maternal protein restriction and placental insufficiency have the abil- ity to promote epigenetic programming of the germ line, induction of imprinted-like genes, and subsequent transmission to progeny (Pham et al., 2003; Lillycrop et al., 2005, 2007, 2008; Thompson et al., 2010). In conclusion, our data show that global nutrient restriction during pregnancy results in a specific phenotype that can be passed transgener- ationally to a second and third generation. This transgenerational pheno- type is characterized elevated blood pressure, endothelial dysfunction

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Endothelial Dysfunction and Inflammation Precedes Elevations in Blood Pressure Induced by a High-Fat Diet

Endothelial Dysfunction and Inflammation Precedes Elevations in Blood Pressure Induced by a High-Fat Diet

In conclusion, development of obesity first led to a reduction of endothelial function, which continued to decline over the weeks, and to systemic inflammation, followed by an increase in blood pressure, lipid peroxidation and changes in aortic structure. Our work is relevant in showing the relationship of obesity with chronic inflammation, endothelial dysfunction and hypertension. Despite many studies in this area, the results we found are a further step towards to the development of therapeutic strategies to prevent these abnormalities.

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Endothelial Dysfunction and Pulse Wave Reflection in Women with Polycystic Ovarian Syndrome

Endothelial Dysfunction and Pulse Wave Reflection in Women with Polycystic Ovarian Syndrome

In summary, these PCOS women demonstrated endothelial dysfunction when compared to those young overweight women without the syndrome. Moreover, higher testosterone levels, even in the normal range, were associated with an increase in pulse wave reflection. Large prospective studies are needed to evaluate the prognostic value of FMD, PWV and AIx in this population. In addition, large trials can analyze if measurement of endothelial function and arterial stiffness

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Endothelial Dysfunction and Vitamin D Levels in Kidney Allograft Recipients

Endothelial Dysfunction and Vitamin D Levels in Kidney Allograft Recipients

Before cardiovascular endpoints occur, the patients should have some evidence of early cardiovascular dysfunction. In this regard, markers for endothelial dysfunction may be used as an early inding of cardiovascular disease (28, 29). Endothelial injury is of paramount importance in the development of subsequent cardiovascular complications, and there have been various methods and markers described for the evaluation of endothelial function, including brachial FMD (30), forearm laser Doppler low (31), adhesion molecules (ICAM-1, VCAM-1) (32), von Willebrand factor (33), homocysteine (34), interleukins (35), circulating endothelial cells (36) , and circulating endothelial progenitor cells (37). In recent reports, sTM and sEPCR, important anti-thrombotic factors that are produced extensively by endothelial cells during injury, seem to be markers of endothelial function and in several diseases in which endothelial damage is prominent (38, 39, 40). After binding to EPCR Protein C is activated and shows anti-thrombotic and anti-inlammatory activity. Also, thrombomodulin is a cell surface glycoprotein produced by vascular endothelial cells, is also an important cofactor for activation of protein C. Activated protein C is one of the best known anticoagulants, and it has anti-apoptotic and anti-inlammatory properties (39). Activated protein C, TM and EPCR can be relection of the endothelial response to injury, and recent studies have demonstrated that numerous diseases including sepsis, SLE, Wegener’s granulomatosis, and renal failure were found to be associated with elevated levels of these markers (39, 40). They might also predict the disease activity in Wegener’s granulomatosis. Moreover, renal involvement was associated with higher sEPCR in SLE patients, suggesting that circulating sEPCR may be an indicator of vasculopathy and renal injury in SLE (40). In recent studies, FMD was also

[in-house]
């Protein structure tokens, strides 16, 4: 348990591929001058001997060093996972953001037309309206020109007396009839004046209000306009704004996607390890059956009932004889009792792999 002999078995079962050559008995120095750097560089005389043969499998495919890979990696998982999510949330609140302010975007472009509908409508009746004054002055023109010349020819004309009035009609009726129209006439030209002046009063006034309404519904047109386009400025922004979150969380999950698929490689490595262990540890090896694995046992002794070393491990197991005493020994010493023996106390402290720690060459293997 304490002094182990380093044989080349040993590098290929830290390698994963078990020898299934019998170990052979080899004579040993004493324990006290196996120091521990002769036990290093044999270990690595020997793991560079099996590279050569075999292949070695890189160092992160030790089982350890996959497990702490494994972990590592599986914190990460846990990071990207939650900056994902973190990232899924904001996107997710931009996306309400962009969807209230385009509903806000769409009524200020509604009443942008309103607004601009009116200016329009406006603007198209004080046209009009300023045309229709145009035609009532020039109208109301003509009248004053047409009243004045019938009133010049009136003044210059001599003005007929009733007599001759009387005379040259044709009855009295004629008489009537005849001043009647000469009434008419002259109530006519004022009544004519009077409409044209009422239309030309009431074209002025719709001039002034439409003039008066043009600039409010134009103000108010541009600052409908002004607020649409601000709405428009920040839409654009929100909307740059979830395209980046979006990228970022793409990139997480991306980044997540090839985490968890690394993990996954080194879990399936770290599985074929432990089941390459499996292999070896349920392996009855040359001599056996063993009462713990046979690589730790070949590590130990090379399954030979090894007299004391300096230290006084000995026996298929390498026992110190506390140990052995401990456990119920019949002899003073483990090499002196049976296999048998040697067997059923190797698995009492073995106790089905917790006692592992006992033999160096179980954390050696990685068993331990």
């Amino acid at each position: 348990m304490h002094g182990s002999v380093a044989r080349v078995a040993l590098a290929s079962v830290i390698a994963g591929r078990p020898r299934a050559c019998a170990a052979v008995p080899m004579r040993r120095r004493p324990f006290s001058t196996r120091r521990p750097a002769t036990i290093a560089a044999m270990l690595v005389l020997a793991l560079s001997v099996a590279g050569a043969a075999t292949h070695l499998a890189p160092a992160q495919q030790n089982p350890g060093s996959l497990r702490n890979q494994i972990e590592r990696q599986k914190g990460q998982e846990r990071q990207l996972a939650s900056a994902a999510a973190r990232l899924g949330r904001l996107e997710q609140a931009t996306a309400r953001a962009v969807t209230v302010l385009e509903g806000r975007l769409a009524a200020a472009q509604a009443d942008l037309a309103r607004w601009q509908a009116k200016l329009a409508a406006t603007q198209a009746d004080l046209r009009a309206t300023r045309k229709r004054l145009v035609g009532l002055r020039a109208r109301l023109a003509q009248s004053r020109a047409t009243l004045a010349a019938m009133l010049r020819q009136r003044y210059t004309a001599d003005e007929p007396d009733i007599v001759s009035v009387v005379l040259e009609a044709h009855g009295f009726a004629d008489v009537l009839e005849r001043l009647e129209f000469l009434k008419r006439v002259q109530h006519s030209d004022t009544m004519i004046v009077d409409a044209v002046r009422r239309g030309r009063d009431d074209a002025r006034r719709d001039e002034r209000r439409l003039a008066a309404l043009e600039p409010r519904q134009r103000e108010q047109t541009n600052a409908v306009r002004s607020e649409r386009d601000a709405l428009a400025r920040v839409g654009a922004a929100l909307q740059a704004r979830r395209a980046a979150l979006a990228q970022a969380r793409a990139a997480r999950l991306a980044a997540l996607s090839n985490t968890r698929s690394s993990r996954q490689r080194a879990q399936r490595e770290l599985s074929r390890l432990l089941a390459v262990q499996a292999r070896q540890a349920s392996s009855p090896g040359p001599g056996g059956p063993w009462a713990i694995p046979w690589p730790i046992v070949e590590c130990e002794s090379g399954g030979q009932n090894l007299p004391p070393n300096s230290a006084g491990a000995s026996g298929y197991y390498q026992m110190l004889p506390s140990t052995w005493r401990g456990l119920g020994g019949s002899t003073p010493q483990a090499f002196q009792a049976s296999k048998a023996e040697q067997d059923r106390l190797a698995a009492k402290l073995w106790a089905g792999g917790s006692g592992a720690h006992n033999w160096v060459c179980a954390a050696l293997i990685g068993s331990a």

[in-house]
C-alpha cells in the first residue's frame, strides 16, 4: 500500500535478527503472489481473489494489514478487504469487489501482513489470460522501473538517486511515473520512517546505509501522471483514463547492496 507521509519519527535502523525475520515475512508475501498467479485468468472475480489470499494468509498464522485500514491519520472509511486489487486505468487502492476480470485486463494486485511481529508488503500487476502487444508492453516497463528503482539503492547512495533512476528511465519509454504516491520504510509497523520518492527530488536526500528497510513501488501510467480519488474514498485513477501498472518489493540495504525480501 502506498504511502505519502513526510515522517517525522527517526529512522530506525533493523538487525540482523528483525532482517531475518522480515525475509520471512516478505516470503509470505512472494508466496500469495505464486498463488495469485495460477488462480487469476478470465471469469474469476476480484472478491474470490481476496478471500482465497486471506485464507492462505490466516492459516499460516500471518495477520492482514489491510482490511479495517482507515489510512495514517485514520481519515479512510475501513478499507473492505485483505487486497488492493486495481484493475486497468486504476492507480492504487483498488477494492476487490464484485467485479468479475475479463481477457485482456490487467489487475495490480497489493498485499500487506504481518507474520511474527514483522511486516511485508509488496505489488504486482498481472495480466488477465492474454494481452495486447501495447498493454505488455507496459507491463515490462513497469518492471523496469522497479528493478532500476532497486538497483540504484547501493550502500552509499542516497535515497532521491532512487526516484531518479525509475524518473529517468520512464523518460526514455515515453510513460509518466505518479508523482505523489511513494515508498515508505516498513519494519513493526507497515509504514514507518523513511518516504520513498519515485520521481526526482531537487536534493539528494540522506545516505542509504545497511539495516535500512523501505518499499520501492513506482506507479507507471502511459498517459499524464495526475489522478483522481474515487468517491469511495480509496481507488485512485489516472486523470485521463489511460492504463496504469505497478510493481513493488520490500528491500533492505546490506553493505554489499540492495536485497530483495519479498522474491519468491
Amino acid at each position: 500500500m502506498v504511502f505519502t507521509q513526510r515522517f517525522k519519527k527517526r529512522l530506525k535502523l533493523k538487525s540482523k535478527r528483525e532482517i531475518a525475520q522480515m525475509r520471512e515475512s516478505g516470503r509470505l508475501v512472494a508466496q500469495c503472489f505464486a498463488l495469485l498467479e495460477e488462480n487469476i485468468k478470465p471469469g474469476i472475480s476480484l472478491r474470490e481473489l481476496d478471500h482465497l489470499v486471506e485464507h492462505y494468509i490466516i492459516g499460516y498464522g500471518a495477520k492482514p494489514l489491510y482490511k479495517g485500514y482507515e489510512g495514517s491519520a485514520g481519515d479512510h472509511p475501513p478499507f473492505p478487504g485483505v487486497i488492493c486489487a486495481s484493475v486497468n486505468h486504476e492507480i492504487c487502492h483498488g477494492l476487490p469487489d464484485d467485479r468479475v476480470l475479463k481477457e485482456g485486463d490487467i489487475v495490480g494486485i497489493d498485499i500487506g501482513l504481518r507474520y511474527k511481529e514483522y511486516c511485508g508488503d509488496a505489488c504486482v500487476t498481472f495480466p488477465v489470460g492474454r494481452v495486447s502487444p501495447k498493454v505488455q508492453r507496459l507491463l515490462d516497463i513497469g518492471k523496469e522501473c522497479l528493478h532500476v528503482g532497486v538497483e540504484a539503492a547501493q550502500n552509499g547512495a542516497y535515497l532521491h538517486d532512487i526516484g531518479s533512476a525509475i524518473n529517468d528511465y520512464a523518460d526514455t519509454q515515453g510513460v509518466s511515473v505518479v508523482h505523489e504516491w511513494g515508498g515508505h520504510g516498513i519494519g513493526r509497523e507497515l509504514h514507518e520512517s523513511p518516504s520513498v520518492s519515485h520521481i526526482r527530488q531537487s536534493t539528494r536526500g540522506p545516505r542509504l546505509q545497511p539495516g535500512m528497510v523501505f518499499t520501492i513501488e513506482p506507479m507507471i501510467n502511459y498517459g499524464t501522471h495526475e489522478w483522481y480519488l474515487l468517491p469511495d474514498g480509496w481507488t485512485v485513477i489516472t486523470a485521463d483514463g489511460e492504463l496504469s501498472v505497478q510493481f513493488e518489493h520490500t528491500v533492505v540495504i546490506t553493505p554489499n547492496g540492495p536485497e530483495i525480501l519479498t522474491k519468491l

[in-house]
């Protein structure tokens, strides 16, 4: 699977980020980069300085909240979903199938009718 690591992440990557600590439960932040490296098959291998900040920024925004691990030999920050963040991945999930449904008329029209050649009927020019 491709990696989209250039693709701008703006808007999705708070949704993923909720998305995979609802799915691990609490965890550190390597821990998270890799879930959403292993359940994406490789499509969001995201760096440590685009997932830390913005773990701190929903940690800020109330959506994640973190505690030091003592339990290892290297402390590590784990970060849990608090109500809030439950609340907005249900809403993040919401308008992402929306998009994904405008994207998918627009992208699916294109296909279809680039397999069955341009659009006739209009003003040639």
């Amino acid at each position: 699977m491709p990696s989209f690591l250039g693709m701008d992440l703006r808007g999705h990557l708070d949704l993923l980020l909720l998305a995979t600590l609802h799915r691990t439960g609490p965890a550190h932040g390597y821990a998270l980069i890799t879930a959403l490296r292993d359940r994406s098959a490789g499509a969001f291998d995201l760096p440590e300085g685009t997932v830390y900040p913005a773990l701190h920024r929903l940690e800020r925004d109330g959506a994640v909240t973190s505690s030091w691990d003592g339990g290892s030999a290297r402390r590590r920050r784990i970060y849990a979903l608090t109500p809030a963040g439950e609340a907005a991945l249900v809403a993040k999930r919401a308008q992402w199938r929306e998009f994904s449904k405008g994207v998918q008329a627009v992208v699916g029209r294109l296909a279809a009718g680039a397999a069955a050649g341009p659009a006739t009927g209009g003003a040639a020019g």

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Endothelial dysfunction in cardiovascular and endocrine-metabolic diseases: an update

Endothelial dysfunction in cardiovascular and endocrine-metabolic diseases: an update

The endothelium plays a vital role in maintaining circulatory homeostasis by the release of relaxing and contracting factors. Any change in this balance may result in a process known as endothelial dysfunction that leads to impaired control of vascular tone and contributes to the pathogenesis of some cardiovascular and endocrine/metabolic diseases. Reduced endothelium- derived nitric oxide (NO) bioavailability and increased production of thromboxane A2, prostaglandin H2 and superoxide anion in conductance and resistance arteries are commonly associated with endothelial dysfunction in hypertensive, diabetic and obese animals, resulting in reduced endothelium-dependent vasodilatation and in increased vasoconstrictor responses. In addition, recent studies have demonstrated the role of enhanced overactivation of β-adrenergic receptors inducing vascular cytokine production and endothelial NO synthase (eNOS) uncoupling that seem to be the mechanisms underlying endothelial dysfunction in hypertension, heart failure and in endocrine-metabolic disorders. However, some adaptive mechanisms can occur in the initial stages of hypertension, such as increased NO production by eNOS. The present review focuses on the role of NO bioavailability, eNOS uncoupling, cyclooxygenase-derived products and pro-inflammatory factors on the endothelial dysfunction that occurs in hypertension, sympathetic hyperactivity, diabetes mellitus, and obesity. These are cardiovascular and endocrine-metabolic diseases of high incidence and mortality around the world, especially in developing countries and endothelial dysfunction contributes to triggering, maintenance and worsening of these pathological situations.